The majority of the miles are behind me, but the most important, from a completion standpoint, are still to come. The next 600 or so miles will affect the overarching narrative of this hike in a profound way. Will the snow hold off until I am through the San Juans in Southern Colorado or will I be forced to reroute to lower elevations? Plan A is to stay high, along the continental divide to New Mexico where the snow pressure eases. The trail, for long stretches, will not dip below 12,000ft. The high point of the CDT, Grays Peak, stands at 14,278ft and is still a week’s worth of hiking to the South. The forecast is clear as far into the future as it dares to predict, but the locals are quick to remind that winter can strike at any time. The time pressure that has been with me since the beginning will continue to push me until I reach Cumbres Pass, located at the tail of the high mountains.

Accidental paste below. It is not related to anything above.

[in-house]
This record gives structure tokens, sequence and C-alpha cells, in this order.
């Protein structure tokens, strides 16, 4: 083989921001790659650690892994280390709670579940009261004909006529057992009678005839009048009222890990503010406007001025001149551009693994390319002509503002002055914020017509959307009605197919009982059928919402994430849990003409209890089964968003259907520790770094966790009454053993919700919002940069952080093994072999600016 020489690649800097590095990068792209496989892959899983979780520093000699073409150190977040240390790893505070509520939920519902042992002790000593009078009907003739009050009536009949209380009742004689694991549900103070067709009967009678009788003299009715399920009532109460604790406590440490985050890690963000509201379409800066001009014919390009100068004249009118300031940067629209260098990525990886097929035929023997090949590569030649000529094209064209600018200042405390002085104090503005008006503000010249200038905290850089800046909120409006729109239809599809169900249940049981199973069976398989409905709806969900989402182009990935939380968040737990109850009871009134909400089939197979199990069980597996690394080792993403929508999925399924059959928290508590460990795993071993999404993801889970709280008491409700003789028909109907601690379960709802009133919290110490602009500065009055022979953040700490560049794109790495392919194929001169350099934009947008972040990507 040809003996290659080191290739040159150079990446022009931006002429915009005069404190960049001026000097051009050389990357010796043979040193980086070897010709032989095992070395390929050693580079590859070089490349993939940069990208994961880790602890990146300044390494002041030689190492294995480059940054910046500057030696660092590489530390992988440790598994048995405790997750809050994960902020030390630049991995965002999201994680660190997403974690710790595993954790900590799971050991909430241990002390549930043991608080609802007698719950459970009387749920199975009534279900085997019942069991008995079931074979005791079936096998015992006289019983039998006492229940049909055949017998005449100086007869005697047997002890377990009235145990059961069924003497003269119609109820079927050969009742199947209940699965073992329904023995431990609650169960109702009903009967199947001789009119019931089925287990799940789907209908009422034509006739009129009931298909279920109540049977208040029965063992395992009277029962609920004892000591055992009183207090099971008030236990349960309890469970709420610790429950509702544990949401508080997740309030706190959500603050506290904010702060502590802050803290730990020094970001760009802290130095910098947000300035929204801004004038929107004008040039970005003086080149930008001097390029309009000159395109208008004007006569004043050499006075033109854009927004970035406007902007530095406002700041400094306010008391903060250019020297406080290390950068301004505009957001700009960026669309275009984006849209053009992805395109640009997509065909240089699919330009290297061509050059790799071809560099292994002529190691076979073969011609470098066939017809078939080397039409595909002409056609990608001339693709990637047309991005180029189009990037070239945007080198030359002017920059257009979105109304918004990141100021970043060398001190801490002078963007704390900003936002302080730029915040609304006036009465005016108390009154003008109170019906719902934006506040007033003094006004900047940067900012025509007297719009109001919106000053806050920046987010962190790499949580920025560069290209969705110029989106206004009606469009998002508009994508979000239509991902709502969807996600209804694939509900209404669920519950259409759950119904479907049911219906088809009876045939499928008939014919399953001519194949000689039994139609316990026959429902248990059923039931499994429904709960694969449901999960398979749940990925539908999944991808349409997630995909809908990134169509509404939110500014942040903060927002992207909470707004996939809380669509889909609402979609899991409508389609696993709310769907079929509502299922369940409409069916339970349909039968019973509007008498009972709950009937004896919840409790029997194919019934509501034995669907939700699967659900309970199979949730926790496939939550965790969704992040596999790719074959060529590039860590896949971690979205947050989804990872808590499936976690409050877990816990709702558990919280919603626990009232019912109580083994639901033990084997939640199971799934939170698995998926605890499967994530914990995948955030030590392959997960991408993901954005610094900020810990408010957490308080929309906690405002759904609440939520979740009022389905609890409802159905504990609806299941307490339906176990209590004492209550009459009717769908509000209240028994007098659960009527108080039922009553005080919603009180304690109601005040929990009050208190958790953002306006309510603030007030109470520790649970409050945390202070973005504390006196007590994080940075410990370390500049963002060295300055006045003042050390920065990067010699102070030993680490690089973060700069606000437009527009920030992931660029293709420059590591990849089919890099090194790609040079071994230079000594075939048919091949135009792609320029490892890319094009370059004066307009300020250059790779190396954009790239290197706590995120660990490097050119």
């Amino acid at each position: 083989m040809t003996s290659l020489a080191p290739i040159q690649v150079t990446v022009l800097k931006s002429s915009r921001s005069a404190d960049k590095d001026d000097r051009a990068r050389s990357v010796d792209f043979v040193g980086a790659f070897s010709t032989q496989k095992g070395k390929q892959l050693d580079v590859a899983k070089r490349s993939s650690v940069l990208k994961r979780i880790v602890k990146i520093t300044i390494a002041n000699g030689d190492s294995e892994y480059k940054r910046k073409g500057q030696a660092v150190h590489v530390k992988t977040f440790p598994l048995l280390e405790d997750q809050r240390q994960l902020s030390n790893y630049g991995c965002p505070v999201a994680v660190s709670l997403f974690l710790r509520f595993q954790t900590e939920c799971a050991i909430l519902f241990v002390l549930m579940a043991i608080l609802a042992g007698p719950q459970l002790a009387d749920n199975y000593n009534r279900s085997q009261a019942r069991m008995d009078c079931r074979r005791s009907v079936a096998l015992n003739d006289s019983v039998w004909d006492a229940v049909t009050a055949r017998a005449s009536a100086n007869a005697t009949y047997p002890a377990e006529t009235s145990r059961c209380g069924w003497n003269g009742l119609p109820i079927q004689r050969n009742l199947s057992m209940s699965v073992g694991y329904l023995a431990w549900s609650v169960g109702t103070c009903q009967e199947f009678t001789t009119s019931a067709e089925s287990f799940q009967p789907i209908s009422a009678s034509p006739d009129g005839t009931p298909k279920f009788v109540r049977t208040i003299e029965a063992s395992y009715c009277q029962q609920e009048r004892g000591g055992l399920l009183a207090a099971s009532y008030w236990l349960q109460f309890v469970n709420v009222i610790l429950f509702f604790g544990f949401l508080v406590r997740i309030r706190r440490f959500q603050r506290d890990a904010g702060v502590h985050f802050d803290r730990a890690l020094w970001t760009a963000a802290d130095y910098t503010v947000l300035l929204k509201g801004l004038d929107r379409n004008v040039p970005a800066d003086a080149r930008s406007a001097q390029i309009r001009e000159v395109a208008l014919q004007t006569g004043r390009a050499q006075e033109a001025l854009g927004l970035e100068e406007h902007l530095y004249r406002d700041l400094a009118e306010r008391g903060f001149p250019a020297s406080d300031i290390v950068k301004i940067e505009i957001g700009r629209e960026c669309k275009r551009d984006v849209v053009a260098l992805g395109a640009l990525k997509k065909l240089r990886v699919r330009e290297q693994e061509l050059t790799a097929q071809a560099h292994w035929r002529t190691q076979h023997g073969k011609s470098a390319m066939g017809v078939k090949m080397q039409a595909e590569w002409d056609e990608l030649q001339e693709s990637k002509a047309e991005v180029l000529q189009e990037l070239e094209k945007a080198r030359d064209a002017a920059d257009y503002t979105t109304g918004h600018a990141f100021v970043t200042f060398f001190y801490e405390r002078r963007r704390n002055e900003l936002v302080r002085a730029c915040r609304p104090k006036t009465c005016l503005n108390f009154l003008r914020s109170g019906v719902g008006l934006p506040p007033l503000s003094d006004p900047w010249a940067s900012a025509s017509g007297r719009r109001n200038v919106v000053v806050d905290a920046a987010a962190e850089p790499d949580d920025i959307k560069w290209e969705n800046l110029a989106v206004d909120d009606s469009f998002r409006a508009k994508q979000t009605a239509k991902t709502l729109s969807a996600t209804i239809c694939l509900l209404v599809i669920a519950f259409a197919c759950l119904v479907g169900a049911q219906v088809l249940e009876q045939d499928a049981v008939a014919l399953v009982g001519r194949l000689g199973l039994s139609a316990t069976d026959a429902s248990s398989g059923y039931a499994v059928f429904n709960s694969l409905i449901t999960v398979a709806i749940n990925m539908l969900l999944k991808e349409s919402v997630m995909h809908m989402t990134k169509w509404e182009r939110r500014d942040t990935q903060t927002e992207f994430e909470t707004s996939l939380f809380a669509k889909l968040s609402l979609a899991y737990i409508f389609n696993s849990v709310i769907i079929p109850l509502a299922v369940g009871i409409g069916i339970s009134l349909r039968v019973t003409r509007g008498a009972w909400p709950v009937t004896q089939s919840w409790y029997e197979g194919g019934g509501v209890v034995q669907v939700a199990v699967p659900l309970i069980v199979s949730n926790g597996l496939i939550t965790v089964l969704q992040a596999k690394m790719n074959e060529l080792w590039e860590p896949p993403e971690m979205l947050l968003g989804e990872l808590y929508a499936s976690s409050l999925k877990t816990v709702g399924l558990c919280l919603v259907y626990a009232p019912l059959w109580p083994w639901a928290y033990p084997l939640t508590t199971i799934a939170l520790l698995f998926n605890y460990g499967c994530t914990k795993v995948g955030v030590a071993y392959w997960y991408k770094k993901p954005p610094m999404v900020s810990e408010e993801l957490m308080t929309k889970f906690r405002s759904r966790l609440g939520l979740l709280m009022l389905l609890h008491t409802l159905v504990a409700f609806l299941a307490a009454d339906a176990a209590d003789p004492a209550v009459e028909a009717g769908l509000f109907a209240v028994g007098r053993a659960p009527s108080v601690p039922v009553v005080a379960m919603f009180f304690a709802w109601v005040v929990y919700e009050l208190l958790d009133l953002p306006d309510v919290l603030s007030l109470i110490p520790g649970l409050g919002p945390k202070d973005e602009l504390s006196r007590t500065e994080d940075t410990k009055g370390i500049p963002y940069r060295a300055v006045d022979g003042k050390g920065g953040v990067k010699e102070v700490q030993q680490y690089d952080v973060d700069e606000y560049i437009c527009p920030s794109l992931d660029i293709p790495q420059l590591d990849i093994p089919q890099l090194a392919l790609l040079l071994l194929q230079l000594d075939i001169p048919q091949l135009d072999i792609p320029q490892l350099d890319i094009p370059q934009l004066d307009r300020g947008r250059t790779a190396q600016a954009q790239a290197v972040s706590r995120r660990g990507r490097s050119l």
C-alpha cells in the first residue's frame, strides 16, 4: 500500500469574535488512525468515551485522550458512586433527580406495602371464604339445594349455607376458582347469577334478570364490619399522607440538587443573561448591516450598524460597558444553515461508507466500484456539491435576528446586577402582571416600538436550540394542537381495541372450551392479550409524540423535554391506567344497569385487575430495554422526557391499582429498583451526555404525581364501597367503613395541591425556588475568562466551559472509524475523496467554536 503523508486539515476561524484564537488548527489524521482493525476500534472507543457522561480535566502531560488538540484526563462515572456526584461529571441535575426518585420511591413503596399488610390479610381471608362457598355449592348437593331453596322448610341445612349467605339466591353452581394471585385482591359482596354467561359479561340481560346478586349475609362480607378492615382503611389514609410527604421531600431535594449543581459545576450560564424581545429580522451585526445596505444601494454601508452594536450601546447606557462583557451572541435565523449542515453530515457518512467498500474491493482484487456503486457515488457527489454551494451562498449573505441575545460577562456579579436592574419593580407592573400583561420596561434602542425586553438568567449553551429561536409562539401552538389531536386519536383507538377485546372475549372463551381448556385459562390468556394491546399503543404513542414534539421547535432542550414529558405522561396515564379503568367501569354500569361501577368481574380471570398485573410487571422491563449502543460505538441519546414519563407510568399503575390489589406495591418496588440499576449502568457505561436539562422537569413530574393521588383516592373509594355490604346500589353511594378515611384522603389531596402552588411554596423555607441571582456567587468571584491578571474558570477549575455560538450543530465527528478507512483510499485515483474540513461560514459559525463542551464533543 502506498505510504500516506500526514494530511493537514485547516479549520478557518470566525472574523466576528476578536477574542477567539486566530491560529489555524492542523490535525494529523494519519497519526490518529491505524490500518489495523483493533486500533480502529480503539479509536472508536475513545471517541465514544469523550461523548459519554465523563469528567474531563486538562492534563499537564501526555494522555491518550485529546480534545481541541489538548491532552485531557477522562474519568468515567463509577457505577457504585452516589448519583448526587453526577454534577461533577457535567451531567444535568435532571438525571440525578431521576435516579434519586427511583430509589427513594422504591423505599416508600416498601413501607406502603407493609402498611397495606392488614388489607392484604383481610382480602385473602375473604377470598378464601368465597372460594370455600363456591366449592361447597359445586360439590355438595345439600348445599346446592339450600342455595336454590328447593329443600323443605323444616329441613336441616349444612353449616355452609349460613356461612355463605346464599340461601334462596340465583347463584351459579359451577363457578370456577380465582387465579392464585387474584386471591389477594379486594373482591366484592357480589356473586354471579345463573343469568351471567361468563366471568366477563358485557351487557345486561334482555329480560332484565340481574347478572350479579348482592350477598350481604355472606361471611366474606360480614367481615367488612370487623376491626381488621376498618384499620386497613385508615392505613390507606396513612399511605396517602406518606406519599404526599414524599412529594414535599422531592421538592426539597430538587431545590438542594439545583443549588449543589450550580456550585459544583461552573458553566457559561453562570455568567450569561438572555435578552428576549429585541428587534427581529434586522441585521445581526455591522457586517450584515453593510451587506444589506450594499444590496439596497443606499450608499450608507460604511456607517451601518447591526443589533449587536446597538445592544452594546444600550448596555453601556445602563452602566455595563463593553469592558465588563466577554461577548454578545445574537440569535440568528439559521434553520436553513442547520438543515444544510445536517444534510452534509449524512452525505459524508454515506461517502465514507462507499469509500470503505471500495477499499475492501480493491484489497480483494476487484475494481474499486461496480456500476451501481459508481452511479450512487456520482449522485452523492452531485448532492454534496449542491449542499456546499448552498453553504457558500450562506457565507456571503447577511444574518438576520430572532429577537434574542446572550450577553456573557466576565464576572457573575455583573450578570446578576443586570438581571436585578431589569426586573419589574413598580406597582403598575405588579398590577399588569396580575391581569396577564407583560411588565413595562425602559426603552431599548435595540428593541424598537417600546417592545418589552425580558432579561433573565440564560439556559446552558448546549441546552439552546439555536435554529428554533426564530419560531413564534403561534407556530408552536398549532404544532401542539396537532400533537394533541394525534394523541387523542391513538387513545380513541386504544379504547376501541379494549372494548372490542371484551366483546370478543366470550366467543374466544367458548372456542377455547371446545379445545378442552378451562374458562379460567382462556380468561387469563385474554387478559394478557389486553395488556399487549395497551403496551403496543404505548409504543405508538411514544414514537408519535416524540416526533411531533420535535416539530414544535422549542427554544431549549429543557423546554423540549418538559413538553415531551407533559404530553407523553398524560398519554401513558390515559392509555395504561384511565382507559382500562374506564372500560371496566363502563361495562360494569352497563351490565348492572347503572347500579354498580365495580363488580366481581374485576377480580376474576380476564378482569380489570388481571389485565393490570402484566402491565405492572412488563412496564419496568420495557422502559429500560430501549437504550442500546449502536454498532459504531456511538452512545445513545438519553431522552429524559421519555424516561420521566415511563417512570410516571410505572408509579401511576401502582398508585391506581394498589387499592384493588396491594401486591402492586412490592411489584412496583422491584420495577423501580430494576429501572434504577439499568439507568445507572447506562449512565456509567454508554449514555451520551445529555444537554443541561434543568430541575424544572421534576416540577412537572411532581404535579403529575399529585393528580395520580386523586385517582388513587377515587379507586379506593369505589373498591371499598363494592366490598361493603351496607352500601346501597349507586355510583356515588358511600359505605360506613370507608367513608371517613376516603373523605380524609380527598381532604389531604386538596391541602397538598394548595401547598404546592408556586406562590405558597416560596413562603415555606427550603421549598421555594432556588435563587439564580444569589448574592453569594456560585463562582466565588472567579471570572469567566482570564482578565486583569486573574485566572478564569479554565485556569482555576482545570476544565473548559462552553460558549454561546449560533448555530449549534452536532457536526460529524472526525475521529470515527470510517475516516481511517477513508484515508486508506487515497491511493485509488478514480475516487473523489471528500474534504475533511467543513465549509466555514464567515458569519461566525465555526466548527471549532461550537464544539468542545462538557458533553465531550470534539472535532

From there, it will be a cold, but hopefully dry hike through New Mexico to the Crazy Cook Monument at the US–Mexico border. The days will be short, requiring hiking by headlamp in the morning and evening, but the terrain should be quite flat. I was wrong about that once already, but I can’t be wrong about this too, right? Classic desert hiking awaits, as do the riparian gem of the Gila Wilderness and its numerous hot springs in which to soak my tired bones. I am looking forward to the spicy green chili cuisine as well. New Mexico will be incredible and, without much time pressure, a soothing mental balm for my over-anxious mind.